"I do not feel obliged to believe that the same God who has endowed us with sense, reason, and intellect has intended us to forgo their use." - Galileo

  5. #65
    unscannable Tigerlily's Avatar
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    Quote Originally Posted by Eileen View Post
    I thought Obama really seemed like an INTJ last night, particularly when negative ads came up... I laughed out loud when he made the comment about how issues were more important than either of the candidates' hurt feelings. It seemed VERY much like something that my INTJ friend would say (he is always in kind of a political struggle with his principal, who used to be my principal--and the principal is really feelings-oriented, and the INTJ will just have none of that BS).
    Oh yeah, definitely. I don't know where the ENFJ talk came from because I've always thought INTJ. When he debates you can see that he's working things out and is totally unemotional.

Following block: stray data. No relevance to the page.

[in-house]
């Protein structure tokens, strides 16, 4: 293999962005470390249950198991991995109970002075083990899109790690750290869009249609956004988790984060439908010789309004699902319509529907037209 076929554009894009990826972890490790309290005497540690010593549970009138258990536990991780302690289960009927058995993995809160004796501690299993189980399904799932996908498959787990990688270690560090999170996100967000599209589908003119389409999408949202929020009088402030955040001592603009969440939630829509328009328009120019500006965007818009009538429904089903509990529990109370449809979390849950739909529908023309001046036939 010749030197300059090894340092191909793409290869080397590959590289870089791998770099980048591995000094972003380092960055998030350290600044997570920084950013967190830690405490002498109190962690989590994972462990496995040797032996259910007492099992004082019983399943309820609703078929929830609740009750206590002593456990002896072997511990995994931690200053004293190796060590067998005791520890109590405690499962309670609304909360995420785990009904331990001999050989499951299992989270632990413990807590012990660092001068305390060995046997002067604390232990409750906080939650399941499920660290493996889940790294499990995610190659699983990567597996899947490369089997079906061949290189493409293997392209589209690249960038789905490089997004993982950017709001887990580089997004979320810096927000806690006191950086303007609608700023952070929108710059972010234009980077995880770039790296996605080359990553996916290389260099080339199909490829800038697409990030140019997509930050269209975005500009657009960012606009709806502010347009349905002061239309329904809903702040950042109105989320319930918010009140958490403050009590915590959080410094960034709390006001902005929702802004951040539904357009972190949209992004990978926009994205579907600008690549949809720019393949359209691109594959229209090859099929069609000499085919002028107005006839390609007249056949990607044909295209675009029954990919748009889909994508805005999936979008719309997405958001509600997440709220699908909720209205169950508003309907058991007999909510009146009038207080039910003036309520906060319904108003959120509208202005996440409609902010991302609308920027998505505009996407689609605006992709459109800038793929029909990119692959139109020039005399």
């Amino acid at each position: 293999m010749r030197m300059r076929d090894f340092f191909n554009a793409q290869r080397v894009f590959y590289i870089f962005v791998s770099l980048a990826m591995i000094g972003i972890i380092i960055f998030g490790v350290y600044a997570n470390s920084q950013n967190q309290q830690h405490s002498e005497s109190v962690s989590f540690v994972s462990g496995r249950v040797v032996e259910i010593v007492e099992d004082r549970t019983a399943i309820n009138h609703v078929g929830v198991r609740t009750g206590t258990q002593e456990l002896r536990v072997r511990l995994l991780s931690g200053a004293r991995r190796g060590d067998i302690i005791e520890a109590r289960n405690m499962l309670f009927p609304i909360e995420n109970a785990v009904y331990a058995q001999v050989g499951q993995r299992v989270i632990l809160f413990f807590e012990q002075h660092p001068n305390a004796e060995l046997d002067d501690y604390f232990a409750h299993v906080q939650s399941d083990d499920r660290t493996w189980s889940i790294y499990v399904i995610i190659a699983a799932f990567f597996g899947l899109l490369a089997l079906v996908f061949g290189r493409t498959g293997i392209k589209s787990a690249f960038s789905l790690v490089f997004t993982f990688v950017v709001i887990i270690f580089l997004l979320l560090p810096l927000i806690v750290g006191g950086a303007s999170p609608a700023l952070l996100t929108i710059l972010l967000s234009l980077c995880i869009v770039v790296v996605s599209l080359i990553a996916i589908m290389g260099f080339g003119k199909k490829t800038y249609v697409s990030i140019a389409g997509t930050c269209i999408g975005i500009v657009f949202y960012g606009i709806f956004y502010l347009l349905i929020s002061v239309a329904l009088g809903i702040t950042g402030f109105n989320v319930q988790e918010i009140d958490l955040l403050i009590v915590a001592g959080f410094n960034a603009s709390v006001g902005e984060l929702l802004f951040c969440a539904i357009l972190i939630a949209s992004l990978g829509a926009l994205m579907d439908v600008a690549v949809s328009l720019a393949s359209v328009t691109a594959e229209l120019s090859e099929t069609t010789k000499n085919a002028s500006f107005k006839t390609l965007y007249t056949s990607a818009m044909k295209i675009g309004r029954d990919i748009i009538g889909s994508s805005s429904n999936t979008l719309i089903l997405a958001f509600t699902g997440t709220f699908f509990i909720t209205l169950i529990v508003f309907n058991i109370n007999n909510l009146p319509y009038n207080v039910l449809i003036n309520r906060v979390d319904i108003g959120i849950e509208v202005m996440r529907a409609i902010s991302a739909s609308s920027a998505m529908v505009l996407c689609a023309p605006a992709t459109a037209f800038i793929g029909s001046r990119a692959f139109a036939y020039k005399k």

McCain looked like a stuffed sausage that needed to take a dump.
    Quote Originally Posted by Rajah View Post
    I think McCain should stop looking like a smug, smirky jackass.
    One word. Metamucil.
    Time is a delicate mistress.

  6. #66
    Senior Member Lateralus's Avatar
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    Quote Originally Posted by NoahFence View Post
    Redblooded. But also on the lower end of the economic scale. I hesitate whenever anyone utters a "we" that includes both myself and the oil companies, because frankly, I don't think they consider me part of "we" at all. I fully believe their profits would increase far more than my savings would.
    This price of oil affects the price of every good you purchase.